est mihi marmorea sacratus in eade Sychaeus;
appositae frondes uelleraque alba tegunt.
hinc ego me sensi noto quater ore citari;
ipse sono tenui dixit 'Elissa, ueni!'
nulla mora est, uenio tibi debita coniunx;
sum tamen admissi tarda pudore mei.
da ueniam culpae: decepit idoneus auctor;
inuidiam noxae detrahit ille meae.
diua parens seniorque pater, pia sarcina nati,
spem mihi mansuri rite dedere uiri.
si fuit errandum, causas habet error honestas;
adde fidem, nulla parte pigendus erit.
durat in extremum uitaeque nouissima nostrae
prosequitur fati, qui fuit ante tenor.

In a marble temple is Sychaeus, sacred to me;
Appropriate foliage and white wool cover the shrine.
From there I felt myself called four times by his well known voice;
I insist that I heard that he himself said, "Dido come!"
There is no delay, I come, I come to you an indebted wife;
Nevertheless I am slow with the shame of my crime.
I should come forth to give of my faults: the suitable founder deceived me;
He removes the ill-will of my offense.
That his mother was a goddess and his old father a sacred burden of the child,
gave me hope that he would remain, as was proper of a man.
If I had to stray, the error has honorable causes;
Consider, too, his faith, in no respect will it affect me with revulsion.
The final moments of my life endure until the end
and follow the course of my destiny.

Lines 99-100: These lines mirror Vergil's description of the shrine Dido builds for Sycheaus at Aenied. Compare Ovid's lines to Aenied 4.457-461.
appositae: modifies frondes; supply the ‘the shrine’ as the direct object of tegunt ; note that foliage and wool are the same decorations in Vergil's version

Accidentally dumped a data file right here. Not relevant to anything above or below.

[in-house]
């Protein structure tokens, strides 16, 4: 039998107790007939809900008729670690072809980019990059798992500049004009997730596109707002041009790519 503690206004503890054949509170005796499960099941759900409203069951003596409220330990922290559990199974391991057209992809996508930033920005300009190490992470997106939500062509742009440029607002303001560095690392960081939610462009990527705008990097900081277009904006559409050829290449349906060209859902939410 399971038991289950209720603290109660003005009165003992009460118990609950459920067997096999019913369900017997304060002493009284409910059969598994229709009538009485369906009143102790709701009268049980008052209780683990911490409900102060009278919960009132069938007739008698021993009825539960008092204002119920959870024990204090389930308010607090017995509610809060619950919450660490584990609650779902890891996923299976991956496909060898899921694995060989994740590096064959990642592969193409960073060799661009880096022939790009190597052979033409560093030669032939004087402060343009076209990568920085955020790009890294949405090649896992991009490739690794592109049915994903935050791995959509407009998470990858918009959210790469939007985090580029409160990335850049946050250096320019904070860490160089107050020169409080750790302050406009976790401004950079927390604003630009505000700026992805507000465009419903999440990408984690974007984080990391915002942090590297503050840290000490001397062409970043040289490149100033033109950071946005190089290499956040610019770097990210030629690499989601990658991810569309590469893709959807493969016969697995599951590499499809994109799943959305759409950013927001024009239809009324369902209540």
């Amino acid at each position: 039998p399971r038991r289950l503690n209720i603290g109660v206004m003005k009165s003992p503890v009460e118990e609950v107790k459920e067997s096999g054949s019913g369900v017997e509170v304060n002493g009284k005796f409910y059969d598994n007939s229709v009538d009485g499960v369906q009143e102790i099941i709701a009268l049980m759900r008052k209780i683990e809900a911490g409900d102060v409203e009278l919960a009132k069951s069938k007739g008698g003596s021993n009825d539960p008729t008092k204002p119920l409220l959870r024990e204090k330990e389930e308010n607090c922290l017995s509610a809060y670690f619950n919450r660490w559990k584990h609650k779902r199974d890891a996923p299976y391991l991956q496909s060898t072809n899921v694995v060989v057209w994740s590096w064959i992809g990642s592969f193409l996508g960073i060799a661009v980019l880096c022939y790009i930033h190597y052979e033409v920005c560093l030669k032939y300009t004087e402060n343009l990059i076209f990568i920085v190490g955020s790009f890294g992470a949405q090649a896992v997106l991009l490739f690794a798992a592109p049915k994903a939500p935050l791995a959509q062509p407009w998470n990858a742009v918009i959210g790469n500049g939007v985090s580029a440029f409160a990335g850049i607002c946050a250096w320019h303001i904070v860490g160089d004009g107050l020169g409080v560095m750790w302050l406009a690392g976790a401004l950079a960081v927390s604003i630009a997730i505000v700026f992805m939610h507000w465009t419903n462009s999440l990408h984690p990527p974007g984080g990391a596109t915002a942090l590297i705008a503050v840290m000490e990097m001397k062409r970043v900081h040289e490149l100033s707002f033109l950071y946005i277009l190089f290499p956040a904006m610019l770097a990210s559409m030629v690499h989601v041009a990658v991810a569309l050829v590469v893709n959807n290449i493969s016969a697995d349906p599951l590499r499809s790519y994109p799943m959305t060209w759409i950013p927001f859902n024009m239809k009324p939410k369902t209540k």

hinc: adverb; ‘from there’
Sensi: 1st person, singular, perfect, active, indicative; main verb
Noto: perfect passive participle, modifies ore, ablative singular
Ore: ablative of means
Citari: passive infinitive in indirect statement introduced by sensi
sono tenui: ‘I maintain that I heard’
Veni: imperative
debita: nominative feminine, perfect passive participle modifying coniunx,
tarda sum: 1st person, singular, perfect, passive, indicative
admissi: substantive use of this particple, it's a type of legal jargon; ‘crime’
Pudore: ablative singular; ablative of cause
Mei: modifies admissi
da veniam culpae: ‘I should come forth to give of my faults’ veniam is a deliberative subjunctive
Idoneus auctor: refers to Aeneas
invidiam: accusative, singular; direct object of detrahit
Noxae: genitive, singular, with meae
Ille: subject of detrahit
Line 107: This line refers to Aeneas' parents, Venus and Anchises
Pia sarcina: ‘sacred burden’
Nati: genitive, singular
mansuri: attributive use of the future participle
Rite: adverbial, "as was fitting or proper"
Dedere: complementary infinitive with mansuri
fuit: indicative in simple condition introduced by si;  apodosis of conditional clause
Errandum fuit: passive periphrastic;  literally ‘it had to stray’, ‘it was my fate to stray’
Causas honestas: accusative, direct object of habet
adde: imperative; 2nd person, singular
Adde fidem: protasis of conditional clause
Nulla parte: idiomatic, ‘in no respect’
Pigendus: gerund of the impersonal verb piget
durat: 3rd person, singular, present, active, indicative; main verb
Nostrae vitaeque: partitive genitive with substantive adjective, nostrae is plural form used for singular word, like the use of the royal we
Novissima: superlative form of adjective, ‘last or final’